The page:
India is a hotbed for the cryptocurrency industry and investment in the sector has risen to $6.6 billion in May 2021 from $923 million in April 2020, as per a recent Bloomberg report. 

Crypto exchanges including CoinSwitch Kuber, WazirX, and CoinDCX had flooded TV screens with advertisements during recent sports events like the ICC T20 World Cup and Indian Premier League. Their high decibel campaigns across TV and digital platforms largely portrayed how easy it is to invest in an effort to win the quintessential Indian consumer. 

For instance, ‘Bitcoin Liya Kya’ advertisement from CoinDCX played on the internet’s favourite ploy FOMO (fear of missing out) to get users to download its app and become a part of the cryptocurrency investment craze. The ad showed young users showing how a smart investment in the most recognised cryptocurrency—Bitcoin—can make a difference in one’s life.

Stakeholders and critics have now raised concerns over such ads which are allegedly puffery and misleading and have the potential to lure Indians into investing, without being aware of the risks, in an asset class notorious for wild price swings. 

Dr. Sandeep Goyal, MD, Rediffusion, says, “Crypto is a touchy topic especially since there is more hype than substance. Claims, over claims, lack of understanding, lack of credibility, and lack of transparency further complicate the issue. Some operating guidelines are necessary. But that is for advertising. Who checks on the legitimacy and authenticity of the players?”

Dr Goyal points out, “Advertising is only a tiny part of the overall game. Care and caution are first needed at the principal level but given the nature of the product, that is not easy.”

Online stock broker Zerodha’s Co-founder and CEO Nithin Kamath has called for the government to bring in checks and balances for advertisements by cryptocurrency and forex trading platforms.

“If financial service businesses are allowed to mis-sell greed & easy+guaranteed returns from risky financial products, it not only harms consumers but also creates a systemic risk. The govt should put in checks not just for crypto ads, but also unregulated CFD/Forex platforms,” Kamath said in a tweet Thursday.

“These cryptocurrency ads during cricket matches are very well targeted, indeed. But the idea of making crypto look easy and safe is scary! Especially, if you don’t understand it. If you get it, great. If you don’t, it’s easy to slip into FOMO. Be careful with your investments, folks!” Praval Singh, VP – Marketing & Customer Experience, Zoho, said in a tweet on 7 November.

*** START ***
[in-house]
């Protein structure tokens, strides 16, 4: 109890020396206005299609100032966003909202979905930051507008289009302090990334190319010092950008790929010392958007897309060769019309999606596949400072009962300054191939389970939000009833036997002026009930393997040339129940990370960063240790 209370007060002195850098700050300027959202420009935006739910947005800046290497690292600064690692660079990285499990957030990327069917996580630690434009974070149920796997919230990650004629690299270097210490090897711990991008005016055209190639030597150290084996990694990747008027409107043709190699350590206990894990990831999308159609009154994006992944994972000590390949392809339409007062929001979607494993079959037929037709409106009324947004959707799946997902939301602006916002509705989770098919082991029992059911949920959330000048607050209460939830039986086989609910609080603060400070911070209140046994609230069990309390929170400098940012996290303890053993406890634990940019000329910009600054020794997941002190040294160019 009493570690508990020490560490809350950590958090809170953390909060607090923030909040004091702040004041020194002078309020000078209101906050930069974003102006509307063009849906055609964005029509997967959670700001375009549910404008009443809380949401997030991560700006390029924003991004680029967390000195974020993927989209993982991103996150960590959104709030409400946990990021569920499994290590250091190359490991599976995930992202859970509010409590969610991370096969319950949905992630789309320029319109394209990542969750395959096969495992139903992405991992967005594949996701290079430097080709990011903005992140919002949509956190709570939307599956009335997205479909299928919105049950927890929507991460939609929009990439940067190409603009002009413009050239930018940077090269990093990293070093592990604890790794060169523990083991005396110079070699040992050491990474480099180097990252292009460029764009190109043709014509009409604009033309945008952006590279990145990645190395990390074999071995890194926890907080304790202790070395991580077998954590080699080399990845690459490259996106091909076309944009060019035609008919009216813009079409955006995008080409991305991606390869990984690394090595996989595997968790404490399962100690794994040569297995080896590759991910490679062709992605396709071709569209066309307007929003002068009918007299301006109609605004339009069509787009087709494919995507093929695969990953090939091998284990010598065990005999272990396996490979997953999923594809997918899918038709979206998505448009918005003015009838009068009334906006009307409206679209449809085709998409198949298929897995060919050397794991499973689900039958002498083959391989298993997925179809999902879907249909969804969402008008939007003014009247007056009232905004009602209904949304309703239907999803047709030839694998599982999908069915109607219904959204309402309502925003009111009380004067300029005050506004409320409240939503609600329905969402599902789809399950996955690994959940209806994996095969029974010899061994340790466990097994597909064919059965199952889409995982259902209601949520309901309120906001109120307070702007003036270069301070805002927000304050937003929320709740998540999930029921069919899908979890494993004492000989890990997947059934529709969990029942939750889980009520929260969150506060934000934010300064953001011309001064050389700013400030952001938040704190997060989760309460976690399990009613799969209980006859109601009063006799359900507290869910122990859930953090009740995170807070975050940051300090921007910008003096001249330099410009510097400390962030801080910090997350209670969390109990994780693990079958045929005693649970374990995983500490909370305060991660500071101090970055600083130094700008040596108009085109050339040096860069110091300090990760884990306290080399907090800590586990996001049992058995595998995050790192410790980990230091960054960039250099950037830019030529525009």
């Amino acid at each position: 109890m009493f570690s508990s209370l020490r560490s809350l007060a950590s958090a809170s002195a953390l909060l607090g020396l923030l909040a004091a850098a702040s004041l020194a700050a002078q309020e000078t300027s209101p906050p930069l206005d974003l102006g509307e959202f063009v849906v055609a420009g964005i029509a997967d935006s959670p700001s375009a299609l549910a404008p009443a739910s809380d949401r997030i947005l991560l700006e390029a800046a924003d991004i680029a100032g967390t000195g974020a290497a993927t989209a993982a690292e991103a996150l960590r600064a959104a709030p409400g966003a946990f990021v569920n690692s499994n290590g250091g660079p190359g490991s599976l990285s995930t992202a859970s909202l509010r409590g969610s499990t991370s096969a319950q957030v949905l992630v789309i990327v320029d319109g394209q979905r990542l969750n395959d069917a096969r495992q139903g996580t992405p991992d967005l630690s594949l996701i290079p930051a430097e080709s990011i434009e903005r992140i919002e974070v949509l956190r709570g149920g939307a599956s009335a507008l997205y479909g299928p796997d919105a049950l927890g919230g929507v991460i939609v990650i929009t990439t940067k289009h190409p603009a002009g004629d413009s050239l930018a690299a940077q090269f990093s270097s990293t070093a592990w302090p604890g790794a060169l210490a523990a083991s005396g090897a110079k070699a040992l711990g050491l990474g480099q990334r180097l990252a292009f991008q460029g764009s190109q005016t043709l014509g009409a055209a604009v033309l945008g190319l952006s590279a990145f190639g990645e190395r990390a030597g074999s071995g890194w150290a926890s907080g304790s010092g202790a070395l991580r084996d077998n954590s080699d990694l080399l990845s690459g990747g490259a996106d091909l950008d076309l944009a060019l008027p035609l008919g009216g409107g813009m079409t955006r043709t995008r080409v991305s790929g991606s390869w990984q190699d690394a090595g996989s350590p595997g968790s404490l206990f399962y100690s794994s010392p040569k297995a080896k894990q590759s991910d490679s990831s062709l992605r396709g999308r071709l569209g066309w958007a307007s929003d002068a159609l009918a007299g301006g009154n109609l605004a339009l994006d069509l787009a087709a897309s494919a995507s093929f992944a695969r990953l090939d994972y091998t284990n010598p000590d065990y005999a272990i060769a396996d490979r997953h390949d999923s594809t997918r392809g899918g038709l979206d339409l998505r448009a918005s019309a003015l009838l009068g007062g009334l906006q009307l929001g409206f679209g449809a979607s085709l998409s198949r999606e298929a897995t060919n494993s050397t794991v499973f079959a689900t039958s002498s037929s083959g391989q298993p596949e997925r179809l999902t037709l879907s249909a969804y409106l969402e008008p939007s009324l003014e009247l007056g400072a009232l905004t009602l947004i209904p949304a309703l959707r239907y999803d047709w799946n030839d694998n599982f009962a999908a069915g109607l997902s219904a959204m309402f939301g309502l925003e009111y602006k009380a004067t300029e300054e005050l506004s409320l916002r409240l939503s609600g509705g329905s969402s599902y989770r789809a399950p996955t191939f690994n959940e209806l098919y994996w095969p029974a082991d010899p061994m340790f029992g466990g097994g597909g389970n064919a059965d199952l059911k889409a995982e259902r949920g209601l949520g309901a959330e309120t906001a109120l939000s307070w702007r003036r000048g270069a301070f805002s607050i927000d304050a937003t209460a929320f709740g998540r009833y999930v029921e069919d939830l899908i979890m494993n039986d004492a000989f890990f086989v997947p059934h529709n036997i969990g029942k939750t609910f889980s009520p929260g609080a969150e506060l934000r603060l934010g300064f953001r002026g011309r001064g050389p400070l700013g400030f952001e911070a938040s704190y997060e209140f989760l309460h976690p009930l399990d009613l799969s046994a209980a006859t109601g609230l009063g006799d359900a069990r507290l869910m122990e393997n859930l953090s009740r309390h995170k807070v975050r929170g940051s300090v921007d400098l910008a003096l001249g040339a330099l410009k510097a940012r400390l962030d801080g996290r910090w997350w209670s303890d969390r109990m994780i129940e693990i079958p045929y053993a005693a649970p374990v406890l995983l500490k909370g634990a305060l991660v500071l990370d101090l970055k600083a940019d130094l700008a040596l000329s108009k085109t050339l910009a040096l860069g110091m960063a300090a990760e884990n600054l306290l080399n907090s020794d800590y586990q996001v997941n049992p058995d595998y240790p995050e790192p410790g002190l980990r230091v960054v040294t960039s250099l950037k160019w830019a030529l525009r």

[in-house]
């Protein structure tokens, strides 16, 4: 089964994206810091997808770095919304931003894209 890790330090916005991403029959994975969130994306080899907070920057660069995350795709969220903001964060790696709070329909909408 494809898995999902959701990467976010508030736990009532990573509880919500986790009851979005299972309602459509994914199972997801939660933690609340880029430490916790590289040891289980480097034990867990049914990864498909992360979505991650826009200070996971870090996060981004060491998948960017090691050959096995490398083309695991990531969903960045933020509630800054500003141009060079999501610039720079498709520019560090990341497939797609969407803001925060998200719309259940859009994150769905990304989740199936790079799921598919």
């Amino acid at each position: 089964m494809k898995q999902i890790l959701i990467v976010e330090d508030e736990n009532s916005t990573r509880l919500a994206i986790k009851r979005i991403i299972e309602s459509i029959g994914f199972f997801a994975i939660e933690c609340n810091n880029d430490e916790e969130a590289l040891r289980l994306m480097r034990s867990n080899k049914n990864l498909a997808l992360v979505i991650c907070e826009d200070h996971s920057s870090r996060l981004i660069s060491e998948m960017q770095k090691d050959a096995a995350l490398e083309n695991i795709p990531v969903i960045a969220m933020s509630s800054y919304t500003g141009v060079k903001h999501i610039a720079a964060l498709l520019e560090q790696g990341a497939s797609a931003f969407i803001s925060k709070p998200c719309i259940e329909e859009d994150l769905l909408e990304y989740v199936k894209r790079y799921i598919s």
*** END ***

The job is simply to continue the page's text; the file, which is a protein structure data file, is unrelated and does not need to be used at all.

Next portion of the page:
Government gets tough

Crypto advertisement had also emerged as an area of concern at several high-level meetings conducted this month within the government, along with industry stakeholders. 

On Monday, a parliamentary standing committee discussed the opportunities and challenges posed by cryptocurrency with experts and stakeholder associations. During the discussions, one of the panel members pointed to advertisements that could entice people to invest in a volatile segment.

Last Saturday, a meeting chaired by Prime Minister Narendra Modi decided that attempts to mislead the youth through over promising and non-transparent advertising be stopped.

While the Reserve Bank of India has sought a ban on virtual currencies, citing the potential risks to consumers and financial markets, the government is mulling ways to regulate the asset class and adopt a middle path since Indians have already made large investments in cryptos. 

Meanwhile, the government is working on a Bill on cryptocurrency which could be introduced in Parliament during the first week of the Winter Session. 

What is ASCI doing?

Questions are being raised over the alleged inaction of India’s apex ad regulator, the advertising standards council of India, over such misleading ads. 

“The crypto space is still evolving with little regulation oversight as of now”, says Lloyd Mathias, Business Strategist and Independent Director.

Mathias noted, “Many untested entities are in play in this arena.  I think sooner than later some of the ads will need ASCI’s intervention to prevent misleading investors. As the crypto space is still evolving this may take a while, but I think regulation is underway.”

Ad Spend

The private crypto sector is expected to have an ad spend ranging between Rs 150-180 crore at present which is likely to grow in order to compete with the possible launch of the government’s digital currency. 

Much of the ad spend is skewed towards digital. Since most crypto users are below 40, crypto firms are spending on digital ads including ads for video over-the-top (OTT) platforms. 

During the ICC World Cup, WazirX’s rivals had roped in top celebrities and spent Rs 50 crore. 

Some exchanges decide to tone down ads: Reports

Now, some exchanges have reportedly decided to slow down their ad campaigns, media reports say. 

However, the Blockchain and Crypto Assets Council (BACC), a part of IAMAI whose members are crypto exchanges operating in India and are signatories of a self-regulatory code of conduct that ensures they comply with basic KYC and other regulatory guidelines, has maintained a silence over the matter. 

The e4m’s queries in this regard to IAMAI have not elicited any response so far. 

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